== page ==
5 Tips to Give Your Child a Candy Free Valentine’s Day

5 Tips to Give Your Child a Candy Free Valentine's DayLike Halloween, Easter and Christmas, sugar overload can be a problem on Valentine’s Day. Many schools host activities focused around sweets and your child may come home with bag of toxic candy. For kids who react badly to sugar, chocolate, or dyes, and for those who need to avoid it in their diet, this can mean trouble. Is there a way to avoid all this candy?

If you are willing to take charge and get involved, you can help your child avoid candy overload this holiday.

Top 5 Strategies for a Candy Free Valentine’s Day

1. Coordinate the classroom party

My kids go to a school that has a lot of food events. These are great for community building, but challenging for our kids and their food sensitivities. If your child’s class is throwing a Valentine’s Day event with food and treats, offer to be the coordinator or volunteer to help out, if possible. As the coordinator, request healthy treats from parents or manage the food on your own. For example, you can set up fresh fruit with a chocolate fountain or fondue for dipping, so that the kids are getting some healthy foods with their treats. If you can’t be the coordinator, volunteer to help out so that you can oversee how many treats your child gets. If you cannot volunteer, speak with the teacher about your concerns and brainstorm healthy, fun food options together. For example, she might be open to teaching the kids about the importance of healthy snacks and sharing those rather than traditional candy.

2. Encourage candy-free Valentine’s gifts

If your child’s class is exchanging Valentine’s, speak to your child’s teacher to see if she can request parents to send only candy-free options. Teachers may be open to a classroom full of kids who are NOT sugared up on Valentine’s Day! You can offer to coordinate the gift exchange or write the letter for parents, offering suggestions and where to buy pre-packaged Valentine card kits. These are cheap, easy and readily available, and come with great non-candy items like pencils, stickers and temporary tattoos.

3. Plan to avoid the candy

I don’t like to advocate missing school, but if your child has problems with candy or sugar and you think he might eat the candy anyway, consider keeping them away from school at party time. Or, if the teacher is keeping the treats until the end of day, make sure your child is driven home so that he doesn’t eat all the treats on the bus ride. That way, you can manage when and where he eats his treats.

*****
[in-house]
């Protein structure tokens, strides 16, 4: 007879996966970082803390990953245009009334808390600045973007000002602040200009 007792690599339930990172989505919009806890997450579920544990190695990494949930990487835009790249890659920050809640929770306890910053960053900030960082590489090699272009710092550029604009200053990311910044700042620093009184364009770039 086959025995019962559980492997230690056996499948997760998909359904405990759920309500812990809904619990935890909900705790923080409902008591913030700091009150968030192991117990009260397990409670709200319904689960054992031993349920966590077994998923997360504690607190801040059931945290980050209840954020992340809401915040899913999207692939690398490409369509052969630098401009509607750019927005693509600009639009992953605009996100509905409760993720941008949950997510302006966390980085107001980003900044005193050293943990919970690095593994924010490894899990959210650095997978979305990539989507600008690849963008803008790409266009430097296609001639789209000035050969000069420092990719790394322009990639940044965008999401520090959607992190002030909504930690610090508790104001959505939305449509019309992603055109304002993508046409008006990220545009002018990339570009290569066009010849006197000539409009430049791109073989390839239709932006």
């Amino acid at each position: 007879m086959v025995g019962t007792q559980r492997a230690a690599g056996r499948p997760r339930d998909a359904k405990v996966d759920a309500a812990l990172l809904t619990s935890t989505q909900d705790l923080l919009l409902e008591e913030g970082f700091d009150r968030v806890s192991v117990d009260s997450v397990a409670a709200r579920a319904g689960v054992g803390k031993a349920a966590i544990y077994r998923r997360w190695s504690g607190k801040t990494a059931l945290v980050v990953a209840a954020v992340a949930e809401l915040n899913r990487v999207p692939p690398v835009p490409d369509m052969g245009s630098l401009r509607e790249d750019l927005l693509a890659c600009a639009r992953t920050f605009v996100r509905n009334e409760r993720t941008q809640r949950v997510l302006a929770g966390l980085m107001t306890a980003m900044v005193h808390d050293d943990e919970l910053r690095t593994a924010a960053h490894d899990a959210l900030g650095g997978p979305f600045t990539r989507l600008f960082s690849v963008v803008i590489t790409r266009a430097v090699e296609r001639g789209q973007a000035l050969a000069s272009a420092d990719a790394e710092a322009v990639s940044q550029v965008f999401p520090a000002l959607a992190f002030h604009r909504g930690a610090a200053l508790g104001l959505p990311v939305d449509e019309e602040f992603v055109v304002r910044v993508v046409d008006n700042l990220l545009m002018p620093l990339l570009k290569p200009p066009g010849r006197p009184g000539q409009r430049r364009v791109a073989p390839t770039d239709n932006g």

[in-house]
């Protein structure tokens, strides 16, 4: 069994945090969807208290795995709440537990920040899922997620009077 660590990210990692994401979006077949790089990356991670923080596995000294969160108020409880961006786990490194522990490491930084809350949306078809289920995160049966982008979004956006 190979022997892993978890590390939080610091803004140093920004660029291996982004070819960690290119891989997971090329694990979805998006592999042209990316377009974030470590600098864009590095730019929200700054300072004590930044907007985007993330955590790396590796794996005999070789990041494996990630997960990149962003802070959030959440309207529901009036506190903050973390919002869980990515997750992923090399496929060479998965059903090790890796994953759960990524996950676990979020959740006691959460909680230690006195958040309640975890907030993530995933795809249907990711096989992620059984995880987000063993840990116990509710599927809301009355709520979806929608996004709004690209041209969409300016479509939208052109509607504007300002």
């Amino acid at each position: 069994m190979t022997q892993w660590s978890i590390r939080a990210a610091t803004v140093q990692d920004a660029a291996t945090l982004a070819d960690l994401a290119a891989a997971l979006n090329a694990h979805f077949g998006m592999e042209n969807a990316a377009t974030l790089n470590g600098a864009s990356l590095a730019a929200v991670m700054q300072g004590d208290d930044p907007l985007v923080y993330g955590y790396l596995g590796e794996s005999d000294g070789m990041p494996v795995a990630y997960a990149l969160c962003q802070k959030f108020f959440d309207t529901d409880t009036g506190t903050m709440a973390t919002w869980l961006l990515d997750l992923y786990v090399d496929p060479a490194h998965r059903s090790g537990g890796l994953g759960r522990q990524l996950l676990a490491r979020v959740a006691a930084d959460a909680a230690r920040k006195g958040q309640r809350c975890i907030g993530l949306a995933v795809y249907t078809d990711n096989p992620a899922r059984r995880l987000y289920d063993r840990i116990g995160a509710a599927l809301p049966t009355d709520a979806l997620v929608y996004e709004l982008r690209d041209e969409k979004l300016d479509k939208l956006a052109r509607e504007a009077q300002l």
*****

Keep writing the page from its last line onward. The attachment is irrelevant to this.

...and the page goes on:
4. Cut out extra sugar in advance

The trick here is to lower your child’s sugar intake rather than eliminate it in the days leading up to the event. You don’t want your child to detox all the sugar and then get a big rush on party day. Cut sweets back to a reasonable amount, like one treat a day. On the day of the event, make sure they have sugar free or very low sugar meals and snacks. That day, you can give your child an omelet or nut butter toast for breakfast, and pack fruit that is lower in sugar. Berries are a great pick, so are nectarines, cantaloupe, lemon, grapefruit and papaya. Don’t forget to avoid starchy foods that day too, like potatoes. Avoid packing juice. Don’t forget to check the sugar content of packaged foods like nut milks, deli meats, chips, etc. Finally, pack your child a filling lunch full of fiber and omega-3 foods (whole grain breads, sunflower seeds, vegetables, avocados) so they will crave less candy.

5. Rebalance your child’s system afterward

If sugar overload does occur for your child, make sure you have items on hand to get her body back in balance: a high quality enzyme, activated charcoal to cleanse their system or a good probiotic for kids. Ask your health care provider or practitioner to recommend quality brands and dosage of these products. (Be careful with probiotics if your child has a dairy allergy, as some are cultured from dairy.) Following the holiday, you may want to reduce the sugars, starches and excess carbs, and introduce bone broth and fermented foods if your child will eat them to get their gut bacteria back in balance.

Shifting the focus off of candy on Valentine’s Day gives us an opportunity to help our kids celebrate their relationships instead. This is a great time to learn to be a better friend. This year, ditch the box of candy and teach your children to show their love with acts of kindness, cards with compliments and notes of gratitude.

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Designed by Alicia Voorhies

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